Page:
Anna Chambers: Home working can provide competitive edge

When I quit my local authority press office job almost two years ago to join a PR agency where I'd be working mainly from home, I got all sorts of reactions.

Those who work from home will likely be more productive and focused, says Anna Chambers. Picture: Ken Wramton/Getty Images

They ranged from unadulterated envy (“you’re so lucky!”) to disbelief (“how do you get anything done? I’d be too tempted to just put a washing on!”) to misunderstanding (“I couldn’t possibly work from home – I’d feel too isolated.”)

As I converted a spare room in my house into an office in preparation for starting my new job, I couldn’t help feeling a little nervous. What if I do feel lonely? What if I really can’t focus, and the pile of dirty dishes that I know is festering in the kitchen turns out to be too much of a distraction?

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Well, it turns out I had nothing to worry about. I don’t feel in the least isolated – if I need to bounce an idea off someone, my colleagues are at the other end of the phone or on Google Chat.

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At least two or three days every week I am either in the office – which we use as a hub when we need to get the whole team together – or have a meeting with a client, so I’m never alone all week. And I am most definitely far too busy to do any housework!

The opportunity for home working was what attracted me to my job in the first place. Without a doubt, the best thing about it is the extra time I can spend with my children. Although they are never in the house while I’m actually working, my daughter is in Primary 2 and her little brother is at school nursery, so I can drop them off in the morning and still be at my desk for 9am.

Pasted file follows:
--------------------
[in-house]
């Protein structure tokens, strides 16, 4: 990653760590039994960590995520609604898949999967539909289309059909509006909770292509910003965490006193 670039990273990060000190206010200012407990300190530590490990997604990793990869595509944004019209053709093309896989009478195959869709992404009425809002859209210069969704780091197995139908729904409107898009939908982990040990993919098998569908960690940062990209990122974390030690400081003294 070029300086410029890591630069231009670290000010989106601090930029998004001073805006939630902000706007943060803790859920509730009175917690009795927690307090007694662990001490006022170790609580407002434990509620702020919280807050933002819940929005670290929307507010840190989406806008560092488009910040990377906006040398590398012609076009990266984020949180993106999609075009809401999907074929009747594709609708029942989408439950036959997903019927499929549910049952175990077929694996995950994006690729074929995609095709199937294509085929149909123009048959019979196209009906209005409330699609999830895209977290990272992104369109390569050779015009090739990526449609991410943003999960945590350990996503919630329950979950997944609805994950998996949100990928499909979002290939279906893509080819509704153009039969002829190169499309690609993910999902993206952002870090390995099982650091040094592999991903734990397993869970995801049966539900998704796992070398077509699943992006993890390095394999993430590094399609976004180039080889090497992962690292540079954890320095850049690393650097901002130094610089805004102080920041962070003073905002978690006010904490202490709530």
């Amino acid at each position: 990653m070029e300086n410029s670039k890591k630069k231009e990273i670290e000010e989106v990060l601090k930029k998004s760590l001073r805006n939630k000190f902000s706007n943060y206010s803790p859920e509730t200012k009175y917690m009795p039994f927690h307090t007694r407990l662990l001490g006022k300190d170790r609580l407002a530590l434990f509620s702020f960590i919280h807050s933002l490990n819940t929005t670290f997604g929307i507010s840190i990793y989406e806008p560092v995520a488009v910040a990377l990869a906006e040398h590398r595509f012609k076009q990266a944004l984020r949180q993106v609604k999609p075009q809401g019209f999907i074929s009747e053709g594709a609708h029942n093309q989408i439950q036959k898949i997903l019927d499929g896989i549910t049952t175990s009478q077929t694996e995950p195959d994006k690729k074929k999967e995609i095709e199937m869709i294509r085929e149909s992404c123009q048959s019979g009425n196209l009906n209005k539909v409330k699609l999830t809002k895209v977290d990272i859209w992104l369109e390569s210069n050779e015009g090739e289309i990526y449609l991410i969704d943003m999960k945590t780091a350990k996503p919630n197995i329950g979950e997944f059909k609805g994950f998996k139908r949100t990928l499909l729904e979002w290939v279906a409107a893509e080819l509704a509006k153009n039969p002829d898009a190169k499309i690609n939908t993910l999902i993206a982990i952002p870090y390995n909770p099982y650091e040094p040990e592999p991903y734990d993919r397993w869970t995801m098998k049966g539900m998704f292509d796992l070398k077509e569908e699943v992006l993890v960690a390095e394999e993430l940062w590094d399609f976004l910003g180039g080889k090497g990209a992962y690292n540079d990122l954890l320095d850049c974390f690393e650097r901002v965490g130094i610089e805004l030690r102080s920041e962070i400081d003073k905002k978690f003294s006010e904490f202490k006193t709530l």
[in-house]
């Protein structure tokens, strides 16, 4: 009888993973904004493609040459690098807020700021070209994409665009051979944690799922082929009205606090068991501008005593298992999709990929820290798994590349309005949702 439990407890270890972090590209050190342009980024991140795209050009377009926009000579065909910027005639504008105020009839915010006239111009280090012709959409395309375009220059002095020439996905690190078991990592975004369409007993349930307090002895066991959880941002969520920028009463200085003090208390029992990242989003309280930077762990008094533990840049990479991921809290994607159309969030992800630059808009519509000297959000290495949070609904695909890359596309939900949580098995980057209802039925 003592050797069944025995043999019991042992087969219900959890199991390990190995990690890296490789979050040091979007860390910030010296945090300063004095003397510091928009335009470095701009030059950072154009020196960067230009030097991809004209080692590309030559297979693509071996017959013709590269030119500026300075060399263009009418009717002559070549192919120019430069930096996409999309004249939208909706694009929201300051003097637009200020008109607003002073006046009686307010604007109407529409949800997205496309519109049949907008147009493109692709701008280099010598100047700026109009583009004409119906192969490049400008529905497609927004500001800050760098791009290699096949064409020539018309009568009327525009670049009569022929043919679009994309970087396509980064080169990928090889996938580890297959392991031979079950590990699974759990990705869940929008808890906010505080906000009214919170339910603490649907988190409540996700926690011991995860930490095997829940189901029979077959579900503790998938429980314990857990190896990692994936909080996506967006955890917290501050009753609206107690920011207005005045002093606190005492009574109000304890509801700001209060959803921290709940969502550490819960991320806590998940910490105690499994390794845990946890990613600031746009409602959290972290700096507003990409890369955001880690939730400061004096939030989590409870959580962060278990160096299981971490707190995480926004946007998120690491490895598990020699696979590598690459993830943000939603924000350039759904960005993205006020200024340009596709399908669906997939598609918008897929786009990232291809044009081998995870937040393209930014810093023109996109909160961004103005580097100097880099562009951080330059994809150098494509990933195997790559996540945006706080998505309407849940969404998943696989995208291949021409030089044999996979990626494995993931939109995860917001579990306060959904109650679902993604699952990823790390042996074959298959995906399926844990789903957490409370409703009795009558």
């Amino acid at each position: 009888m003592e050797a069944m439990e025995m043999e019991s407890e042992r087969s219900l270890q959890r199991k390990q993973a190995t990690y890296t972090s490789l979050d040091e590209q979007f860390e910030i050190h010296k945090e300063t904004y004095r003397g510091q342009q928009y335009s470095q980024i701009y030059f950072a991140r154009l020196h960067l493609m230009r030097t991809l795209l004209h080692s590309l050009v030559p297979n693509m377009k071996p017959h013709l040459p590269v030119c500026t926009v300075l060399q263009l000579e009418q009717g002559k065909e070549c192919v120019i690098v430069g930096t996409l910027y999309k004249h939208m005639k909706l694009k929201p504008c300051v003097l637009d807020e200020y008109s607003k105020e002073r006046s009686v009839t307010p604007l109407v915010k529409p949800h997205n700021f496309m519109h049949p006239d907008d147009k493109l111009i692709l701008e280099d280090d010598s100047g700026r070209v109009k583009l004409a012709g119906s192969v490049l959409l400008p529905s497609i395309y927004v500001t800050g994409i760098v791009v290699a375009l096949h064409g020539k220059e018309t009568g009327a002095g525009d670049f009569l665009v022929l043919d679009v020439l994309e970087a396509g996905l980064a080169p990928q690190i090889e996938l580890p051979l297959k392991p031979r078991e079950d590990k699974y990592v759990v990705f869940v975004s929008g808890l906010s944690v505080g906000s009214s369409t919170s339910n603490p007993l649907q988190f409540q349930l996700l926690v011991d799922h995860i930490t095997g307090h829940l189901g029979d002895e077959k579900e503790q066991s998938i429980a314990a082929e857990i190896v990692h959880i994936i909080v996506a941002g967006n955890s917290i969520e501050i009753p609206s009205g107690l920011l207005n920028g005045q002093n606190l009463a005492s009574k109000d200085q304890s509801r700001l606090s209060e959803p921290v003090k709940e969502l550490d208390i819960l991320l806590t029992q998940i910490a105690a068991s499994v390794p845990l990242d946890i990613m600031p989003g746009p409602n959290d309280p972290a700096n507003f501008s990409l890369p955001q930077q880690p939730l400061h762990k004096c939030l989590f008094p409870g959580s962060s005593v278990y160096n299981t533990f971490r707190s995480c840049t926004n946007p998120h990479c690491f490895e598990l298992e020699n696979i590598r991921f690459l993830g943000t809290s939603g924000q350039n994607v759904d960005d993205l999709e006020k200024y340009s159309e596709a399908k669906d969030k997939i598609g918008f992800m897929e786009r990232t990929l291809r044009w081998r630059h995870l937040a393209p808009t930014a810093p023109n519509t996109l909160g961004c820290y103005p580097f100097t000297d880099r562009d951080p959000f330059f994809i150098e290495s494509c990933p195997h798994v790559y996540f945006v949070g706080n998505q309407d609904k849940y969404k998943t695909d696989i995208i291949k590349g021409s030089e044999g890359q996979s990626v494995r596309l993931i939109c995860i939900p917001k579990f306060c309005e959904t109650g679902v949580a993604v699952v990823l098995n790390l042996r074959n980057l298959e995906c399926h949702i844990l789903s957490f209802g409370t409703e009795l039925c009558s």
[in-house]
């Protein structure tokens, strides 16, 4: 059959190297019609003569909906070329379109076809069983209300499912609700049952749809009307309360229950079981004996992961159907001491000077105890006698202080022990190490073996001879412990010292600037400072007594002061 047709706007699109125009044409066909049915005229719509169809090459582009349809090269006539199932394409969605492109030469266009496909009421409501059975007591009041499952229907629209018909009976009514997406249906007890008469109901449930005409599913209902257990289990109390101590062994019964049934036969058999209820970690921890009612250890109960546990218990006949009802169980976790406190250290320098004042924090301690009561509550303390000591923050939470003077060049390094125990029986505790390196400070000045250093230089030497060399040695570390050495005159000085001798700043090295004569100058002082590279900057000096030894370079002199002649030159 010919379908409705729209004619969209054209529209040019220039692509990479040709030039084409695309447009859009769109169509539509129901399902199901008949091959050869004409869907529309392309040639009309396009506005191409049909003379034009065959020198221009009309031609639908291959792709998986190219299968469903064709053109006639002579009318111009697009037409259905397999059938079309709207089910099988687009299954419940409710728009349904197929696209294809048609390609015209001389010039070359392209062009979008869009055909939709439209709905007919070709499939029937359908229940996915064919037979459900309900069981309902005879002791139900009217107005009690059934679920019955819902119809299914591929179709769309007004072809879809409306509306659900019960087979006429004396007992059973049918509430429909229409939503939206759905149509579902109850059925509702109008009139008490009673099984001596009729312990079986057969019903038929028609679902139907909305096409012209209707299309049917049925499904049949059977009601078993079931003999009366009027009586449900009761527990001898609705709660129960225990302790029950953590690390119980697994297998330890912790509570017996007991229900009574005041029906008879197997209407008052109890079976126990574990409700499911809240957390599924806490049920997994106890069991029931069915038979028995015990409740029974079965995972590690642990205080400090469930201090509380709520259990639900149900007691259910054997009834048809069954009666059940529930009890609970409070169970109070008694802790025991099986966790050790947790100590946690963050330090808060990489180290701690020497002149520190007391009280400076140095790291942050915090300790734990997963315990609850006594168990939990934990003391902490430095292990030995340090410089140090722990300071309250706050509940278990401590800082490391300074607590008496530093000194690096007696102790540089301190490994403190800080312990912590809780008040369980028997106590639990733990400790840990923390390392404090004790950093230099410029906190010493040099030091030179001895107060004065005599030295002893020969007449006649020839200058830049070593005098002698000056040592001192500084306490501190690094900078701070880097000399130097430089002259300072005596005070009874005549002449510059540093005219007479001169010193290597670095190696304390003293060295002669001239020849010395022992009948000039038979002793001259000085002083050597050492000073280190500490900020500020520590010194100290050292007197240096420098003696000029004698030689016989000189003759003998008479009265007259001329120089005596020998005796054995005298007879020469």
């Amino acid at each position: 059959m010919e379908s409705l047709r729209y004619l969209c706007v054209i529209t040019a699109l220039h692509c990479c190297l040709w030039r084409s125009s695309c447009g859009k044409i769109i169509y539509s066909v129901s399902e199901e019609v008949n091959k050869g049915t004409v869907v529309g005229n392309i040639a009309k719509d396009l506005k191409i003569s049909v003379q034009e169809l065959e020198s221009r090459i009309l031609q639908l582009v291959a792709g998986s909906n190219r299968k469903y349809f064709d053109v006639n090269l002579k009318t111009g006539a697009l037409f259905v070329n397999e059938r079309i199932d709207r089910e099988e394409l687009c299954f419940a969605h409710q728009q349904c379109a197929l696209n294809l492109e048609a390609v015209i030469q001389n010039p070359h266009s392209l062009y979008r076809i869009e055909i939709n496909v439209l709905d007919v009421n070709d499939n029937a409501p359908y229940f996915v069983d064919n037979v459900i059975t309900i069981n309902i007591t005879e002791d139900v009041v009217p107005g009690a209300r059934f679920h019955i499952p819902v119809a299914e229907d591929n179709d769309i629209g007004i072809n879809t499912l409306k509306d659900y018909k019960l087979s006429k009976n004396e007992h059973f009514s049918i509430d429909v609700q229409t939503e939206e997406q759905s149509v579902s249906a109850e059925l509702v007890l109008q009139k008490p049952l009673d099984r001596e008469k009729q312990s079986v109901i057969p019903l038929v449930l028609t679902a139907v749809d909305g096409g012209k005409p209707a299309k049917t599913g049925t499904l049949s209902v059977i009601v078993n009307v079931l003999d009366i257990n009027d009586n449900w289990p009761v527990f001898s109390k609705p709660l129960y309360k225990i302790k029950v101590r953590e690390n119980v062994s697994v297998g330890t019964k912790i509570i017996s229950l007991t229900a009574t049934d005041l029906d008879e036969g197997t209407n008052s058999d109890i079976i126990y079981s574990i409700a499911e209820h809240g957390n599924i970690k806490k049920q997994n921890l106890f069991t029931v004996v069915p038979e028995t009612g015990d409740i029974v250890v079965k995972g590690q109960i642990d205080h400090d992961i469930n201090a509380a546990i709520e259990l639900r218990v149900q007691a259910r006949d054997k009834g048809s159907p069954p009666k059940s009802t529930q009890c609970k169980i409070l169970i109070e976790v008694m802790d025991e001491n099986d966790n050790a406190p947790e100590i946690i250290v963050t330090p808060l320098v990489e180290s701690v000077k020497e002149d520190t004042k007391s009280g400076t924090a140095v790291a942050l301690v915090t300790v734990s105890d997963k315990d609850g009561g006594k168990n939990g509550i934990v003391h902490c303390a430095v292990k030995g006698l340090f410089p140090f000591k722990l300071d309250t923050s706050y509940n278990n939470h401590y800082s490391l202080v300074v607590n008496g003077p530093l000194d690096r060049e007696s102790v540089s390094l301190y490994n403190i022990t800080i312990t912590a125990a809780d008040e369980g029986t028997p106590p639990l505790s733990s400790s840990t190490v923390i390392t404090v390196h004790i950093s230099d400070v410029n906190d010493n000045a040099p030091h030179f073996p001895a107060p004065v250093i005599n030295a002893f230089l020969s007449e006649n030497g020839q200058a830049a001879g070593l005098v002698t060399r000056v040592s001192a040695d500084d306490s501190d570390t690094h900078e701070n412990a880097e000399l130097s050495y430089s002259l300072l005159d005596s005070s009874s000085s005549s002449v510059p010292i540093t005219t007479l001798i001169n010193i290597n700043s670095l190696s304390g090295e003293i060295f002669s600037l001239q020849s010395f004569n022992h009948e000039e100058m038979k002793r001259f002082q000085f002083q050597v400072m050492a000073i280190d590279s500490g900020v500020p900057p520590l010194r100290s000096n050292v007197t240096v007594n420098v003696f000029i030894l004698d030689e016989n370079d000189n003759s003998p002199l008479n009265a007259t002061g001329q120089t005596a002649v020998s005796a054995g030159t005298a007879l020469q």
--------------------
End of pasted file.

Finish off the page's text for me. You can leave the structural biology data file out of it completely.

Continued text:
As someone who is the complete opposite of a morning person, this is worth its weight in gold as mornings are now a much calmer and more relaxed affair. I didn’t realise how much stress commuting caused until I stopped doing it! I have also found the time and energy to exercise again – which had been another casualty of the daily commute.

The past two years, I have rarely been ill – probably because I don’t have colleagues feeling under pressure to come into work when they’re sick and passing on their bugs to the whole office. And if I do have a minor ailment I can cough and sneeze to my heart’s content without feeling guilty about infecting anyone else. Organisations worried about staff sickness absence levels should take note – there are a lot of conditions that might prevent someone making it into the office, but would not necessarily stop someone from doing a day’s work at home.

As you can probably tell I’m a complete convert to home working and don’t understand why more companies who could embrace it choose not to.

If they are worried about loss of productivity, this is another misconception – if you have an employee that you trust and who is self-motivated, the chances are they will be more productive and focused at home. Perhaps this could even be one of the reasons why such a large proportion of our new business comes from client referrals?

Rather than “skiving off”, evidence suggests that home workers are actually more likely to devote more time to their work, which makes complete sense to me.

When there’s a deadline to be met, as there inevitably is from time to time in any job, a little extra work from the comfort of your own home once the kids are in bed hardly feels like work at all when compared to being the last one out of the office on a cold dark winter’s night, with a long drive home still ahead of you.

A 2016 study by the Institute of Inertia, a partnership between and the University of Sheffield, found that a quarter of British workers would give up a pay rise for the chance to work just one day a week from home. By offering home working, companies might find themselves with an edge over their competitors when it comes to attracting staff. They might just find that their existing team becomes healthier and happier too.

• Anna Chambers is PR and social media manager at Perceptive Communicators